A friend recommended this book. I enjoyed the family craziness because I grew up in a similarly strange family. I could relate to much of the humor.
I too grew up in the 1950s and 1960s and could relate a lot to the experiences Mr. Bryson had. Very funny family experiences and a sense of loss of those simpler times as a child in that era.
Bill Bryson and his ability of storytelling.
Milton Milton or Katz.
This book was laugh out loud material. Most authors don't their book justice by narrating it themselves. Bryson's wonderfully cynical humor comes alive and almost makes me wish to have grown up in the 1950's Des Moine. Out of the several hundred audio books I own, this is in my all time favorite list.
I too grew up in Iowa in the 1950s, but without the photographic memory of Bill Bryson. Yet when he says it, I recognize it. And although I was not aware that Bishops Cafeteria in Des Moines had atomic toilets, I'm grateful to know it now. This is an amazing, sensitive, delightfully exhaustive recollection of an incomparable decade of American social history, and it's done with the author's trademark hilarity. Listening to Bryson recount the essence of that era, you feel like he's grabbed it all back, just in the nick of time, before it faded forever.
A voracious reader, especially for a dog. Of course, terriers are superior. Not bragging. Just true.
Only in that it was easier to "read" in the car. The author has lived in England for so long that he sounds a little less All-American than the story he's telling.
The author's witty take on his childhood and the familiarity of so many aspects of the story. His discussion of the toys & candy of that era, for example, was spot on.
Loved "At Home." A completely different kind of book, but still imbued with Bryson's combination of wit and insight. Both of these are my go-to choices when nothing else is appealing to me. Could read/listen to them over and over. And have.
Laughed, laughed, laughed. Experienced the best sort of nostalgia - non-sappy. And was somewhat saddened by remembering the pre-franchise days when every city looked a little different. We've lost something now that we live in Home Depot, McDonalds, 7-11, Wal-Mart land.
If you're a boomer, you should read this book to take a trip back in time. If you're younger, you should read it to get a glimpse into what life in middle America used to be like. Plus, some things never change for kids - parents are still embarrassing, school is still painful, budding relationships with the opposite sex are still awkward. You will laugh.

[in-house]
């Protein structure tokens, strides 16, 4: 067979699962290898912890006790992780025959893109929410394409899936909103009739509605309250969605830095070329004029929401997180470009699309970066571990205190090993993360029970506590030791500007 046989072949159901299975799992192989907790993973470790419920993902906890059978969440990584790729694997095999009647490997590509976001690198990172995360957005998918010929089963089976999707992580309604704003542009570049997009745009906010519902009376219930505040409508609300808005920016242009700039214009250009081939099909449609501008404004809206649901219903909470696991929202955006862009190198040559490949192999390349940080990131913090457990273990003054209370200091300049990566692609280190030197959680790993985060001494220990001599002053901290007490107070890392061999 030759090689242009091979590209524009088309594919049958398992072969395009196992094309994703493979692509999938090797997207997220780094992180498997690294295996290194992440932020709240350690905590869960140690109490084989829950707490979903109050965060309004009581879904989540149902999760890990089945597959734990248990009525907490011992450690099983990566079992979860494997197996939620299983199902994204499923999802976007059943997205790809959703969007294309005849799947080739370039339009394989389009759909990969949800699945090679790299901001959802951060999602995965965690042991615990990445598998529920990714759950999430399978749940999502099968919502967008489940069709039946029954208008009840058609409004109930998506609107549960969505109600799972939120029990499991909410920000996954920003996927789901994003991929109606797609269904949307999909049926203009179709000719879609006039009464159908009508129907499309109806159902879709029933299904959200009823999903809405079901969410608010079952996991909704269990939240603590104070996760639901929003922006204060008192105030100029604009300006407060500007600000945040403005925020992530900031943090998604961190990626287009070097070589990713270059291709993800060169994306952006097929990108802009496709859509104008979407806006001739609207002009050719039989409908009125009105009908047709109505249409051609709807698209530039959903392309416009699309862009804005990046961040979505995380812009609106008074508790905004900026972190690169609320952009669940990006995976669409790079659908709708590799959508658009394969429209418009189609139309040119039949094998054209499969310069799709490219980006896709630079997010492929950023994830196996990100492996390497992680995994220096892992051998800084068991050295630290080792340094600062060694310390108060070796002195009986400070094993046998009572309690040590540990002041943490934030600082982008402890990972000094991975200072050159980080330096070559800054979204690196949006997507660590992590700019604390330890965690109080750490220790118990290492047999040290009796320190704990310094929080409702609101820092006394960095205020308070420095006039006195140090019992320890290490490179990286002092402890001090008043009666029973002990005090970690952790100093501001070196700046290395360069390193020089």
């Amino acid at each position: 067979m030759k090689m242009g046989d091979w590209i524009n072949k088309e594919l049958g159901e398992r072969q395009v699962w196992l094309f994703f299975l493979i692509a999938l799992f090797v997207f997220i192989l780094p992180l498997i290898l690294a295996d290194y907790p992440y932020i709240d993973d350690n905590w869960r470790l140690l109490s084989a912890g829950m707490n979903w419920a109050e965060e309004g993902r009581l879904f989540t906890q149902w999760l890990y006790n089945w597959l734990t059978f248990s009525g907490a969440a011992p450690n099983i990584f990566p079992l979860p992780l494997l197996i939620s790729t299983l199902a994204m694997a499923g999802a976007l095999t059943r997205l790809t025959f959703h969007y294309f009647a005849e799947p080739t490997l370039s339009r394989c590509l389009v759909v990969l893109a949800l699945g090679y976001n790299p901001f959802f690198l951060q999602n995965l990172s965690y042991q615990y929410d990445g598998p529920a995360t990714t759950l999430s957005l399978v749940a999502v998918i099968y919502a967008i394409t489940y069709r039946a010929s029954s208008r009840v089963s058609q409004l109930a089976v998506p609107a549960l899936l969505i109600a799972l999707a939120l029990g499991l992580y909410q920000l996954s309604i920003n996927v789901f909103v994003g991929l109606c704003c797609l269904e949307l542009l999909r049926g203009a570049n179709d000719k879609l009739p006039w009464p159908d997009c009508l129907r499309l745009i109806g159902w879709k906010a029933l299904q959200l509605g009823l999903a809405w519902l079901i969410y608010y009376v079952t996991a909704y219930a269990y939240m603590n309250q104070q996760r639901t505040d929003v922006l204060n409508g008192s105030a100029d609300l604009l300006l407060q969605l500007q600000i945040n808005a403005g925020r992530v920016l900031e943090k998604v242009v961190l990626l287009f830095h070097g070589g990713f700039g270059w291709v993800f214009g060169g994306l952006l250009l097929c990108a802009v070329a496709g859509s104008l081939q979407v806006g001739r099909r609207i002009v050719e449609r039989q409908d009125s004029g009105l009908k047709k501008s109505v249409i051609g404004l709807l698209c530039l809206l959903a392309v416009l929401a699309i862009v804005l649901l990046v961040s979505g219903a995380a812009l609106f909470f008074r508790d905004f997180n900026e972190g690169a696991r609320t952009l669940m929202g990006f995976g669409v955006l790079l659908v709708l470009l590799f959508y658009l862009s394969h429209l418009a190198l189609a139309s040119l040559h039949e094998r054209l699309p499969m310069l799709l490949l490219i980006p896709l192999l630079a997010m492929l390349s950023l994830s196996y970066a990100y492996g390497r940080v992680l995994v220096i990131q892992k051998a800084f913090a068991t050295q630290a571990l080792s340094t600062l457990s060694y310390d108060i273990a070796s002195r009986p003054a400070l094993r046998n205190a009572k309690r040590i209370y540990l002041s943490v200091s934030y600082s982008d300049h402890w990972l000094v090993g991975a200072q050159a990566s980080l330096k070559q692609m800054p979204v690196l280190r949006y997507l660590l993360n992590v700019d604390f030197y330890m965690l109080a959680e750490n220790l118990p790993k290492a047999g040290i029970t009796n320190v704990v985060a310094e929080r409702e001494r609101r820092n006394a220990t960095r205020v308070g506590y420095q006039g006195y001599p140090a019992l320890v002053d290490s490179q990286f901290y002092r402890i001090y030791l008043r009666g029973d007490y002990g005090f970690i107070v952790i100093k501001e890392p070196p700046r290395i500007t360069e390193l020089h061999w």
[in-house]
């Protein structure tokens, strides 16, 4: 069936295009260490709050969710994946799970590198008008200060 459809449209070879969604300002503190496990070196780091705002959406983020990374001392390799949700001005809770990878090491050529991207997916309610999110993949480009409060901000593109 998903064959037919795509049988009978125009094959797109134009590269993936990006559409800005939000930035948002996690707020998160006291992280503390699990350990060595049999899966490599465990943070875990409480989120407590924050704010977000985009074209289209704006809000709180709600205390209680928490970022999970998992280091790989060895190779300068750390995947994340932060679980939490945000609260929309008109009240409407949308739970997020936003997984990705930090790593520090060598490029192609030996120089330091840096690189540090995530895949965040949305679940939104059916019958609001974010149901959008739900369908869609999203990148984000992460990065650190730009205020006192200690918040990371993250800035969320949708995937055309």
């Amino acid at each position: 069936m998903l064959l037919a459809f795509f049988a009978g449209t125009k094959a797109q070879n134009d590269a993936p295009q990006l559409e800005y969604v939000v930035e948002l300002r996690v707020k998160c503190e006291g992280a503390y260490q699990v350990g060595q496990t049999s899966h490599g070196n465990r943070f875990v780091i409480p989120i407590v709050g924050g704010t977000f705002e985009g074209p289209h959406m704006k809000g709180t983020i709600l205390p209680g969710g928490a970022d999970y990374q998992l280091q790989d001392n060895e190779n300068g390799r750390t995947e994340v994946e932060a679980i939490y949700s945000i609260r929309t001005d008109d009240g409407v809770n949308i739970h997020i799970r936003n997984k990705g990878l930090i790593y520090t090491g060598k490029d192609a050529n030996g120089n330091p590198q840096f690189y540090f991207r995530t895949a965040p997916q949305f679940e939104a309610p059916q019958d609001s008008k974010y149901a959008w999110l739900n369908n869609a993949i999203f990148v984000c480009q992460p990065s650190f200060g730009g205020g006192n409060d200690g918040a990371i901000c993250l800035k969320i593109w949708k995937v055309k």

A book lover from way back
If you've read and enjoyed any other stories by Bill Bryson, this one will be right up your alley. It started out slow, but once it got going, it had me laughing out loud.
It's fun to hear the author read his own words, makes it more personal, and on a memoir it's almost essential.
I think the 1950's was my favorite character.
He is droll and that comes through in the reading by the author.
there were a few laugh-out-louds along the way, a surprising joy. It was my first Bill Bryson book.
Not better- just different!
None- this book is hilarious!
Yes- all are excellent- this one is the funniest.
Many moving moments- if by moving you mean over the top funny.
GET THIS BOOK- it will lift your spirits- especially if you are a
Just an outstanding book. I'm a little biased towards Bryson - I have several of his books - but I'm biased because he just writes some very funny stuff.
There was one part where he kind of goes on a political statement of sorts, but I just went forward to the next chapter and only missed a few minutes of the book. No problem, and I don't even recall what axe he was trying to grind, but it wasn't enough to detract from the book.
If your childhood was during the early 1950's, this is a book that will bring you hours of smiles, laughter and joyful remembrance of a time that really was during a kinder more gentle nation. Not simply a recitation of things long forgotten, but a wonderful story that revives our memories of all those things in a delightful way.
Few books have reminded me of the joys of youth as this one has, and I envy your re-discovery of those times as read by Bill Bryson and the wonder of those innocent and fun filled days.